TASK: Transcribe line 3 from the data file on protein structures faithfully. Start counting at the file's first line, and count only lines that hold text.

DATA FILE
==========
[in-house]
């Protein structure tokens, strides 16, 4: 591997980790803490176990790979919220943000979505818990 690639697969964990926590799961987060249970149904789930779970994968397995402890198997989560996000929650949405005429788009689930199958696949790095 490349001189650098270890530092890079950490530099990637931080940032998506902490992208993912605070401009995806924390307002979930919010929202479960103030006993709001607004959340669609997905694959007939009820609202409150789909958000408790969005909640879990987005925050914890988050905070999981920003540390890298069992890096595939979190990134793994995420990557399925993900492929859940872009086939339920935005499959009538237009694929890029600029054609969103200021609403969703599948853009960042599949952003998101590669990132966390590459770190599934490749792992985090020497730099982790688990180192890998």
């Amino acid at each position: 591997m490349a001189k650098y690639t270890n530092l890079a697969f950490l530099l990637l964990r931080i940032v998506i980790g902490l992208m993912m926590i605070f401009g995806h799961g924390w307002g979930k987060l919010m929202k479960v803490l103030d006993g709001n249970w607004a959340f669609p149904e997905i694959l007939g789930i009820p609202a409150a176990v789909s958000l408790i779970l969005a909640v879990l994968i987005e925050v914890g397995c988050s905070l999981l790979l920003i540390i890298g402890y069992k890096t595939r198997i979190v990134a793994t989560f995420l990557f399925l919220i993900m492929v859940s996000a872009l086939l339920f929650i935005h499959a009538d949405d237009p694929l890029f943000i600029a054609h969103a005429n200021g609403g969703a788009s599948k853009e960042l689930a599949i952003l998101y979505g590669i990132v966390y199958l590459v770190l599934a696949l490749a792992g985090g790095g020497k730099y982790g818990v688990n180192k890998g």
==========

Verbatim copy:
């Amino acid at each position: 591997m490349a001189k650098y690639t270890n530092l890079a697969f950490l530099l990637l964990r931080i940032v998506i980790g902490l992208m993912m926590i605070f401009g995806h799961g924390w307002g979930k987060l919010m929202k479960v803490l103030d006993g709001n249970w607004a959340f669609p149904e997905i694959l007939g789930i009820p609202a409150a176990v789909s958000l408790i779970l969005a909640v879990l994968i987005e925050v914890g397995c988050s905070l999981l790979l920003i540390i890298g402890y069992k890096t595939r198997i979190v990134a793994t989560f995420l990557f399925l919220i993900m492929v859940s996000a872009l086939l339920f929650i935005h499959a009538d949405d237009p694929l890029f943000i600029a054609h969103a005429n200021g609403g969703a788009s599948k853009e960042l689930a599949i952003l998101y979505g590669i990132v966390y199958l590459v770190l599934a696949l490749a792992g985090g790095g020497k730099y982790g818990v688990n180192k890998g």